The Family Law Act, s. 95(1), gives the Supreme Court the power to order an unequal division of family property or family debt, or both, if it would be significantly unfair to

(a) equally divide family property or family debt, or both, or

(b) divide family property as required under Part 6 [Pension Division].

The Family Law Act, s. 95(2) lists several factors the Supreme Court may consider when deciding whether or not to order unequal division of family property, family debt, or both:

  • the duration of the relationship between the spouses;
  • the terms of any agreement between the spouses, other than an agreement described in section 93 (1) [setting aside agreements respecting property division];
  • a spouse’s contribution to the career or career potential of the other spouse;
  • whether family debt was incurred in the normal course of the relationship between the spouses;
  • if the amount of family debt exceeds the value of family property, the ability of each spouse to pay a share of the family debt;
  • whether a spouse, after the date of separation, caused a significant decrease or increase in the value of family property or family debt beyond market trends;

(g) the fact that a spouse, other than a spouse acting in good faith,

(i) substantially reduced the value of family property, or

(ii) disposed of, transferred or converted property that is or would have been family property, or exchanged property that is or would have been family property into another form, causing the other spouse’s interest in the property or family property to be defeated or adversely affected;

  • a tax liability that may be incurred by a spouse as a result of a transfer or sale of property or as a result of an order;

(i) any other factor, other than the consideration referred to in subsection (3), that may lead to significant unfairness.

The recent case of MCV v. FV, 2018 BCSC 96 (“MCV”) elaborates on the test the Court will apply when deciding whether or not to make an order under s. 95. In MCV, the Honourable Madam Justice Darbi wrote that

[122]     In Jaszczewska v. Kostanski, 2016 BCCA 286, the Court of Appeal interpreted the legislative intent of section 95 as constraining the exercise of judicial discretion:

41        Clearly, the statutory intent is to constrain the exercise of judicial discretion. The test of “significant unfairness” imposes a more stringent threshold than the mere “unfairness” test of the FRA to allow unequal division by a court. As Mr. Justice Butler observed in Remmem v. Remmem, 2014 BCSC 1552, “significant” is defined as “extensive or important enough to merit attention” and the term refers to something that is “weighty, meaningful or compelling.” He concluded that to justify an unequal distribution “[i]t is necessary to find that the unfairness is compelling or meaningful having regard to the factors set out in s. 95(2)”. Remmem at para. 44. As the judge here noted at para. 162 of her reasons, the Legislature intended the general rule of equal division to prevail unless persuasive reasons can be shown for a different result. I agree.

In MCV, a wife sought unequal distribution of family property on the ground that the husband failed to produce a trust indenture and financial statements for the trust, and that the wife was deprived of the opportunity to determine if the husband’s interest in the trust qualified as family property under the Family Law Act.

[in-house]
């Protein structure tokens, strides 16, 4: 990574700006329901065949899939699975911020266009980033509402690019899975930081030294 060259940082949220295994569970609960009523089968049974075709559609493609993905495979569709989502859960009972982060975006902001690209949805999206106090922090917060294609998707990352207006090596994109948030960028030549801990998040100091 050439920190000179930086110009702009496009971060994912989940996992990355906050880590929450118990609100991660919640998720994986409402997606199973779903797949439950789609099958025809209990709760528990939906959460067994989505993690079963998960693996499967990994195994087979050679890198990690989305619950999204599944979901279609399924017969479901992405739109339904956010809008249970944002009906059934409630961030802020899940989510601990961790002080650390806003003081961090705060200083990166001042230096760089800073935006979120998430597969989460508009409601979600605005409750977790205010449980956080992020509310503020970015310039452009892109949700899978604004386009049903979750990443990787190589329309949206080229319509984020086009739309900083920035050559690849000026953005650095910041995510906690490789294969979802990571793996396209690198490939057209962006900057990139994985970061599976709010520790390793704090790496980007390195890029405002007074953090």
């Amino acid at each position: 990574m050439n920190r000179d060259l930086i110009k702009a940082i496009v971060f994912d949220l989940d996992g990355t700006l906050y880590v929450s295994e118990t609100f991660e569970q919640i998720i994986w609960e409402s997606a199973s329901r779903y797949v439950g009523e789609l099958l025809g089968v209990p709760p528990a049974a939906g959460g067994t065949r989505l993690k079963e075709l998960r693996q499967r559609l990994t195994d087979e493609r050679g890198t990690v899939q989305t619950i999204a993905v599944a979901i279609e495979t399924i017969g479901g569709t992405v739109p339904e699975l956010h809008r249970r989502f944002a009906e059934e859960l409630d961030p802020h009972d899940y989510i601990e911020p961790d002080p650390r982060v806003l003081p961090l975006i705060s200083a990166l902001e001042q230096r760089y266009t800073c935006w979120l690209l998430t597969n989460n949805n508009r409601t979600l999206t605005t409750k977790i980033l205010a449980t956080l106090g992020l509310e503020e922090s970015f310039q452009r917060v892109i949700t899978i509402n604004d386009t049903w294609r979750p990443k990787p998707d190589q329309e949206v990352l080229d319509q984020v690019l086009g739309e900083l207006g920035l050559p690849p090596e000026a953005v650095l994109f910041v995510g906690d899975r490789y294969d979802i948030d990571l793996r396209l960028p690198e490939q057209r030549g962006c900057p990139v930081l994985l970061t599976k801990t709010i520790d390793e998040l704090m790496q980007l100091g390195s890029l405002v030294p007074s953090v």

Madam Justice Darbi wrote that failure to disclose financial assets may be considered as a factor under 95(2)(i) when deciding whether or not to order unequal division of family property. Ultimately, the Court refused to order unequal division of the family property, writing that the threshold for unequal division is “high”, and elaborating that the test had not been met because:

[130]     Balancing the evidence as a whole, I cannot conclude that Mr. V. is concealing assets. Mr. V. has disclosed the existence of the European Trust. He disclosed that he receives monthly distributions from the European Trust. Mr. V. has also disclosed that the European Trust has paid for his medical expenses in the past and has made charitable donations on his behalf. Mr. V. was forthright in disclosing that he believes that his siblings are also beneficiaries of the European Trust. I accept that Mr. V. sought a copy of the trust deed, and related information for his own edification on many occasions and that he has repeatedly been denied that information. It can be reasonably inferred that Mr. Suhner has not responded to Mr. V.’s requests for information made during the course of this proceeding.

[131]     Moreover, the evidence does not establish the nature of Mr. V.’s interest in the European Trust beyond the trustees having discretion to make distributions to Mr. V. from the trust. There is no evidence before this Court with respect to the duration of the trust, the value of its assets, and who the other beneficiaries might be. I conclude that there is an insufficient evidentiary basis before the Court to make any reliable conclusions regarding the attributes of the European Trust.

[132]     Similarly, there is an insufficient evidentiary basis for this Court to reasonably draw any inferences that Mr. V. has other undisclosed assets in Europe that generate income or the value of which may have increased since 2002. While I found Mr. V.’s evidence on the various financial transactions involving his siblings difficult to follow and somewhat inconsistent, I am not persuaded that I can make any reliable conclusions regarding undisclosed assets in Europe.

[133]     In the end, I do not consider it appropriate to draw any adverse inferences regarding the existence of undisclosed family property.

If you would like to book an appointment with any of our family law lawyers, namely Kathleen Sugiyama, Christopher Murphy or Nathan Seaward, please contact Heath Law LLP at 250-753-2202.